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Handwriting begins with a strong hand

By Betsy Flagler
John Rosemond
Betsy Flagler, who lives in Davidson, writes the nationally syndicated Parent to Parent column.

Forget about the cursive handwriting debate for now. Some kids lack the hand strength just to hold a pencil.

“I’m seeing more and more kids with handwriting problems,” says Tere Bowen-Irish, an occupational therapist who consults with schools. “I’m worried.”

Children are going from infant carriers to car seats to grocery carts, never having time to move around and check out their environment, she says. All that restriction in the early years limits play and development. Long before a writing tool is introduced, a child needs to be on the move, building his muscles.

“Research shows that kids are sitting too much, too soon and too often,” says Bowen-Irish of Rye, N.H. “Without chances to explore and play, a child does not develop normal muscle tone for growing.”

It’s not just handwriting that takes a hit. Less obvious problems such as tight hamstrings from being in a confined space for too long can interfere with a child’s ability to sit with his legs crossed, says Bowen-Irish. She fills her website, AllThePossibilitiesInc.com, with activity ideas to get kids moving. They range from practical movements such as helping wash windows and put away groceries to fun activities like strutting like a rooster or working a puzzle.

Bowen-Irish’s ideas for pre-handwriting exercises include:

• Have your child place his fists next to his ears, as if making mouse ears, then open and close his fingers.

• Pretend your arms are windshield wipers or scissors.

• As if saying, “I don’t know,” shrug shoulders toward ears, then release.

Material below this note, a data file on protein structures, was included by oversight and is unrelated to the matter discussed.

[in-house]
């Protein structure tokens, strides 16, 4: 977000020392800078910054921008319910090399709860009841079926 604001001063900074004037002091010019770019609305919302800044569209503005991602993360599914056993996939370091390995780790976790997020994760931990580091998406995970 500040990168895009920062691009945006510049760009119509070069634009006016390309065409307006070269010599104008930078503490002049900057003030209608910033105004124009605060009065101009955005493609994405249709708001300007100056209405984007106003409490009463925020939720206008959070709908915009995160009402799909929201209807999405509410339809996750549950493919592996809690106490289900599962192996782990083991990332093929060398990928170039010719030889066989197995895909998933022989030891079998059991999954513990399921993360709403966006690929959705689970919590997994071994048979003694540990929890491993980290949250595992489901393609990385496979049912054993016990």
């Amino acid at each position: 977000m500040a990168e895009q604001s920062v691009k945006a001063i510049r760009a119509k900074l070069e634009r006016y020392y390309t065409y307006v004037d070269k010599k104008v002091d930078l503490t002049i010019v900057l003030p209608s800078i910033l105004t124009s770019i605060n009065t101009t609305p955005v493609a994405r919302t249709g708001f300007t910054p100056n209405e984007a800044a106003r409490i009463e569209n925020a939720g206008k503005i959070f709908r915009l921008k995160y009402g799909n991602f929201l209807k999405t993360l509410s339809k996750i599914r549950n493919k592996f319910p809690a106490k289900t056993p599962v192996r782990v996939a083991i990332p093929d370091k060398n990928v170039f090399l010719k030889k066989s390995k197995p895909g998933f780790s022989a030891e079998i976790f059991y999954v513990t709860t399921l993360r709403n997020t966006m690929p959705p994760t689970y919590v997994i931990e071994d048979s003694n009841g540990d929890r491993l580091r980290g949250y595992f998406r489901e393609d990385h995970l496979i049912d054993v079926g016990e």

• Have her pretend to throw a ball or open a door with a turn of her wrist.

• Finger-paint, or use fingers to write in sand or poke Play-Doh.

• Use large, sweeping motions with the entire arm, not just the hand, to draw letters in the air.

One popular writing program is Handwriting Without Tears, based on research that shows children learn more effectively by actively doing. Geared toward kindergartners through fifth-graders, the program makes handwriting more fun and not so labor-intensive. For information and videos, go to hwtears.com.

One strategy of the no-tears program is called Wet-Dry-Try and uses a small chalkboard. The teacher uses chalk to demonstrate the correct letter formation, then the child traces over the letter with a small wet sponge. To practice again, the child traces the letter with his wet finger. Then he takes a crumpled piece of paper towel to dry the letter stroke by stroke, and finally uses a tiny piece of chalk to write the letter. Sponge and chalk bits help children develop a proper pencil grip.

Handwriting Without Tears also has a Wet-Dry-Try app to practice writing letters on a virtual chalkboard.

Another product line that can help is Fundanoodle ( fundanoodle.com). Michelle Yoder, an occupational therapist in Pineville, helped develop the program. She says that before a writing tool is introduced, the hand needs to be strengthened – specifically the thumb, index and long fingers. Fundanoodle activities such as beading, lacing and hammering kits can help strengthen and improve coordination of the fingers – important in holding and controlling a pencil.

Email Betsy Flagler at p2ptips@attn.net.

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